Initially, although the script was very good, I felt that this was not what was needed because the mock ad-sales element of it didn’t fit with the tone we were trying to set. Then it occurred to me, that with a slight re-write of the script, one of the protagonists could be turned into a super-hero which would reinforce the comic book motif. Everything had fallen into place.
The final script, storyboard and test animations were completed just in time for the Christmas break with plans in the New Year for the ‘design’ of a super hero costume, identifying people to play the parts and blue screen photography prior to assembling a first draft of the animation. However plans had to be put on hold as a couple of projects, including the Paramedics Training Videos for the NHS, would take priority for a couple of months. However, during this time we were able to present the work done so far to Maureen Tibby, Angela Davies and Lehanne Anderson of the Careers & Employability Centre and their favourable comments proved very encouraging.
Work on the animation finally reconvened at the start of May 2011. In order to plan out exactly what images of our actors would be needed for the final animation I created a version with self shot photographs of myself against a blue screen, playing the part of ‘Captain Aston’ (although not in costume) and his opposite number. To all intents and purposes, this was the final animation and would only require the replacement of the images of me with the final images of the actors.
A call went out to marketing and the entire South Wing fourth floor corridor for volunteers to play the parts of Captain Aston and his cohort and it was CLIPPs very own Paul Gorman and Zara Kendrick who answered that call. A couple of hours shopping and a bit of nifty work with a sharp knife and a bit of glue and Captain Aston was finally ready to don his cape and mask.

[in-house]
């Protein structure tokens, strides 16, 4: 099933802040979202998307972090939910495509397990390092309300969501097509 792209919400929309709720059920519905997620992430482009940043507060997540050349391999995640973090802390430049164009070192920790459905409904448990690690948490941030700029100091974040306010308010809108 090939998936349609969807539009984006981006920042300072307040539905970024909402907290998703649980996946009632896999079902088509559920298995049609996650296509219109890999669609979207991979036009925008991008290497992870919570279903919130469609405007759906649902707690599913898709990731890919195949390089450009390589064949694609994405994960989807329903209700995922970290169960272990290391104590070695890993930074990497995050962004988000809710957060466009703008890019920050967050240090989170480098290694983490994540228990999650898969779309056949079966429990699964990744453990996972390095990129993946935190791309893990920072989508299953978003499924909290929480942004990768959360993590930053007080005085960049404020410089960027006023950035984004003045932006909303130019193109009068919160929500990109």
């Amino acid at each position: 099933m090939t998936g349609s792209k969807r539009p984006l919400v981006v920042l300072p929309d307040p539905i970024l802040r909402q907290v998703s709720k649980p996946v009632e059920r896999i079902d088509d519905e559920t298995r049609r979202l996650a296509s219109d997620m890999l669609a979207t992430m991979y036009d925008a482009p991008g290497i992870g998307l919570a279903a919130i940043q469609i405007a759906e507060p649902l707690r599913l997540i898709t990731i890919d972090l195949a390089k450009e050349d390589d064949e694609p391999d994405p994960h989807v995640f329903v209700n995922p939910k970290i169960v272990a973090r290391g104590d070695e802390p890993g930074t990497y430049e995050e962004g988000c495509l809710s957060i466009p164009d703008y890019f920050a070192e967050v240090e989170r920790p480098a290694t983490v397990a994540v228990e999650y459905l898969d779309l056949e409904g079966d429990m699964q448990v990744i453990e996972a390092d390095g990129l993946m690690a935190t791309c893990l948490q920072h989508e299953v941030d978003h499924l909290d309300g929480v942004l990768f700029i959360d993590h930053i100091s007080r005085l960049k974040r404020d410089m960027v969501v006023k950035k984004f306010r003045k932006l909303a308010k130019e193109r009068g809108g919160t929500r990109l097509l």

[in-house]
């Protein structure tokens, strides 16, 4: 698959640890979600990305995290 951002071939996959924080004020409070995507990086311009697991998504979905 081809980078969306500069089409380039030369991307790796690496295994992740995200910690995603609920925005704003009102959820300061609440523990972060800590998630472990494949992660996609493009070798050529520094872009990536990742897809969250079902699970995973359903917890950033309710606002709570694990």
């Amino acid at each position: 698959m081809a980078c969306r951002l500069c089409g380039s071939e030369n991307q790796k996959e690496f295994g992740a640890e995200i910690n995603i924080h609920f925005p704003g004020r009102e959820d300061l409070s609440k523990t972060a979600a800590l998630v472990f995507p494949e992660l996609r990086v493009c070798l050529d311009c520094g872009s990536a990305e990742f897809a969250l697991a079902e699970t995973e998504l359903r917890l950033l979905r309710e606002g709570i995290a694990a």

After a short photo shoot against the blue screen to get the required images of Paul and Zara, final compositing of the My Aston Portal animation could begin and the completed animation was delivered at the beginning of June 2011.
Comments have so far been positive. Angela Davies wrote “It’s great to see it all come together from your initial pencil drawings. I think it unambiguously emphasises MAP’s functions. Glad you decided to go with the direct approach. The poster is vague enough to want to find out more, but the comic strip is very clear, and funny; I think it will appeal to students.”
Nick Birch added “I’m really pleased with what we have achieved in making the MAP animation. Often, it’s the simplest messages that take the most effort to communicate effectively and Steve’s worked so hard on bringing this complex, yet straightforward message to the screen. I think it’s another fine example of the high quality and visual impact we can achieve in Media & Learning Technologies.”
Angela also suggested that Captain Aston could be put to further publicity use in the future, a sentiment also echoed by Steve Thompson. So there could be a sequel yet!
Many thanks to Kevin Brace, Nick Birch, Paul Gorman and Zara Kendrick for their involvement in this project. If you have any questions regarding this production feel free to enter them into the comments and I’ll try my best to answer them.
Video Graphics & DVD Production
Centre for Learning Innovation & Professional Practice